COVID-19 in cardiac arrest and infection risk to rescuers: A systematic review
AuthorCouper, K; Taylor-Phillips, S; Grove, A; Freeman, K; Osokogu, O; Court, R; Mehrabian, A; Morley, PT; Nolan, JP; Soar, J; ...
PublisherELSEVIER IRELAND LTD
University of Melbourne Author/sMorley, Peter
Document TypeJournal Article
CitationsCouper, K., Taylor-Phillips, S., Grove, A., Freeman, K., Osokogu, O., Court, R., Mehrabian, A., Morley, P. T., Nolan, J. P., Soar, J. & Perkins, G. D. (2020). COVID-19 in cardiac arrest and infection risk to rescuers: A systematic review. RESUSCITATION, 151, pp.59-66. https://doi.org/10.1016/j.resuscitation.2020.04.022.
Access StatusAccess this item via the Open Access location
Open Access URLPublished version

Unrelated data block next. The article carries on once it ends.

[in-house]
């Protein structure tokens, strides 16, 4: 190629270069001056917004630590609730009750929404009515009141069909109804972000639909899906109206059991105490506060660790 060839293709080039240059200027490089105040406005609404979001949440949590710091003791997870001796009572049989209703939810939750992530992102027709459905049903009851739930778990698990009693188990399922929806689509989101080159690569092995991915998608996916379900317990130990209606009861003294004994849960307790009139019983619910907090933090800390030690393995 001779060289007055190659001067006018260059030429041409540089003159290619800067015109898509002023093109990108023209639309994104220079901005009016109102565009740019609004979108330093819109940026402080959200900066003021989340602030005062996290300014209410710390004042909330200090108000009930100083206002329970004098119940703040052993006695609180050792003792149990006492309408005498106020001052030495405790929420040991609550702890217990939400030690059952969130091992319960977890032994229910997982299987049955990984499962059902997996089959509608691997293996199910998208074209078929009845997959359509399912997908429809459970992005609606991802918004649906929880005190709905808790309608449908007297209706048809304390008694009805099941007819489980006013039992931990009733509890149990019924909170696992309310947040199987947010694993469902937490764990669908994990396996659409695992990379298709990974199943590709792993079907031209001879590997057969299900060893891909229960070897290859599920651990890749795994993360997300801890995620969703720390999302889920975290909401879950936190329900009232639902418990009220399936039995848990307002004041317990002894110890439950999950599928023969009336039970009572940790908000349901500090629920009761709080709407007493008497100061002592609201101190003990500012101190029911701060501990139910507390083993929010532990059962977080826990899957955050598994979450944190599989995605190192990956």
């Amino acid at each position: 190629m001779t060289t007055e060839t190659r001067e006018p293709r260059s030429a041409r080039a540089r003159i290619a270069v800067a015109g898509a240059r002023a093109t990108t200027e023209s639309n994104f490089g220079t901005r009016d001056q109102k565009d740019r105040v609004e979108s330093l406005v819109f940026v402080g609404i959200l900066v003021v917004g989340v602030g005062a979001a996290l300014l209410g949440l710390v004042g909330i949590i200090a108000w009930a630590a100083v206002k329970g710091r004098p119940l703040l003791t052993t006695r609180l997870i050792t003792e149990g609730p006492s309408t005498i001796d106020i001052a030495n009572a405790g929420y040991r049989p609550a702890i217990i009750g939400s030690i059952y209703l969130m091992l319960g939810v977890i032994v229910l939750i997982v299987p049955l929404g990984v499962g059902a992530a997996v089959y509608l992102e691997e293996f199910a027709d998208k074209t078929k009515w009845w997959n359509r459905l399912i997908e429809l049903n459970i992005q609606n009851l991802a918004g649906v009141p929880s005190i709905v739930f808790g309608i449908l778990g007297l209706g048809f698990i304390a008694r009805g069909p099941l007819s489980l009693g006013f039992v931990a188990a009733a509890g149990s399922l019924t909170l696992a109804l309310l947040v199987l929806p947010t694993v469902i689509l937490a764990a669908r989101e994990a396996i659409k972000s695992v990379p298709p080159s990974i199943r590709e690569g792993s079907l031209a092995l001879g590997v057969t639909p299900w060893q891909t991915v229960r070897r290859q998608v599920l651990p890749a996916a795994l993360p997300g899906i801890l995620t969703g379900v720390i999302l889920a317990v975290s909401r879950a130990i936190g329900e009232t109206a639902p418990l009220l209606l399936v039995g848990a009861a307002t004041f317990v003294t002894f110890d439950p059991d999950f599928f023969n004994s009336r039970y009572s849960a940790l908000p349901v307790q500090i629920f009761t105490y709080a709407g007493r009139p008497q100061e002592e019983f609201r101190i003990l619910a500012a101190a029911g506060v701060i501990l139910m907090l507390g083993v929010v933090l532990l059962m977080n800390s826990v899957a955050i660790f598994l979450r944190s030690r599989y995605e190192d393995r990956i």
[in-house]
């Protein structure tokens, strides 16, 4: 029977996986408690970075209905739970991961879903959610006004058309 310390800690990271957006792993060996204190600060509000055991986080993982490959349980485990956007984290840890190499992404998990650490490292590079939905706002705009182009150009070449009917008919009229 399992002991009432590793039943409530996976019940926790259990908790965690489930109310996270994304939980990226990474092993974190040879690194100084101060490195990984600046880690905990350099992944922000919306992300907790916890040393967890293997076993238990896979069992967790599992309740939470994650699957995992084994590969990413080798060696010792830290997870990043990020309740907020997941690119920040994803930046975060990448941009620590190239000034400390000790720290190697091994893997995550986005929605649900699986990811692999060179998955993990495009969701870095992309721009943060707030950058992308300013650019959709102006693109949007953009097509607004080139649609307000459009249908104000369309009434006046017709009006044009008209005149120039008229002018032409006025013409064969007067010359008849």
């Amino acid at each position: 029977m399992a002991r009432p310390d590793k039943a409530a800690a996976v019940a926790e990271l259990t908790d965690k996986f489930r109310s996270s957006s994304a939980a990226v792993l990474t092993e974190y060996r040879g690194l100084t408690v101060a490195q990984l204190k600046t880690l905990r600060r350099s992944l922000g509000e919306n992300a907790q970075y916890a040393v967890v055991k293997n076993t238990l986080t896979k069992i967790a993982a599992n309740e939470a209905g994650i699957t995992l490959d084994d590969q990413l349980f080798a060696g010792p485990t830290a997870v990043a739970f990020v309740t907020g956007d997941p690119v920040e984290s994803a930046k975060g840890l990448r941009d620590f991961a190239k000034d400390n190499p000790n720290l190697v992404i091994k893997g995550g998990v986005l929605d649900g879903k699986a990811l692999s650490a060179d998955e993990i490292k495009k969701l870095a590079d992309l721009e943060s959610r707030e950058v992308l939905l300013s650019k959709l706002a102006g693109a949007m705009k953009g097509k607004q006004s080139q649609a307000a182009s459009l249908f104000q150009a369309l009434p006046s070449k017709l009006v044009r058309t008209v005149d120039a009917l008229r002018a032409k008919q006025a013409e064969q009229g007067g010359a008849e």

BACKGROUND: There may be a risk of COVID-19 transmission to rescuers delivering treatment for cardiac arrest. The aim of this review was to identify the potential risk of transmission associated with key interventions (chest compressions, defibrillation, cardiopulmonary resuscitation) to inform international treatment recommendations. METHODS: We undertook a systematic review comprising three questions: (1) aerosol generation associated with key interventions; (2) risk of airborne infection transmission associated with key interventions; and (3) the effect of different personal protective equipment strategies. We searched MEDLINE, Embase, Cochrane Central Register of Controlled Trials, and the World Health Organization COVID-19 database on 24th March 2020. Eligibility criteria were developed individually for each question. We assessed risk of bias for individual studies, and used the GRADE process to assess evidence certainty by outcome. RESULTS: We included eleven studies: two cohort studies, one case control study, five case reports, and three manikin randomised controlled trials. We did not find any direct evidence that chest compressions or defibrillation either are or are not associated with aerosol generation or transmission of infection. Data from manikin studies indicates that donning of personal protective equipment delays treatment delivery. Studies provided only indirect evidence, with no study describing patients with COVID-19. Evidence certainty was low or very low for all outcomes. CONCLUSION: It is uncertain whether chest compressions or defibrillation cause aerosol generation or transmission of COVID-19 to rescuers. There is very limited evidence and a rapid need for further studies. Review registration: PROSPERO CRD42020175594.
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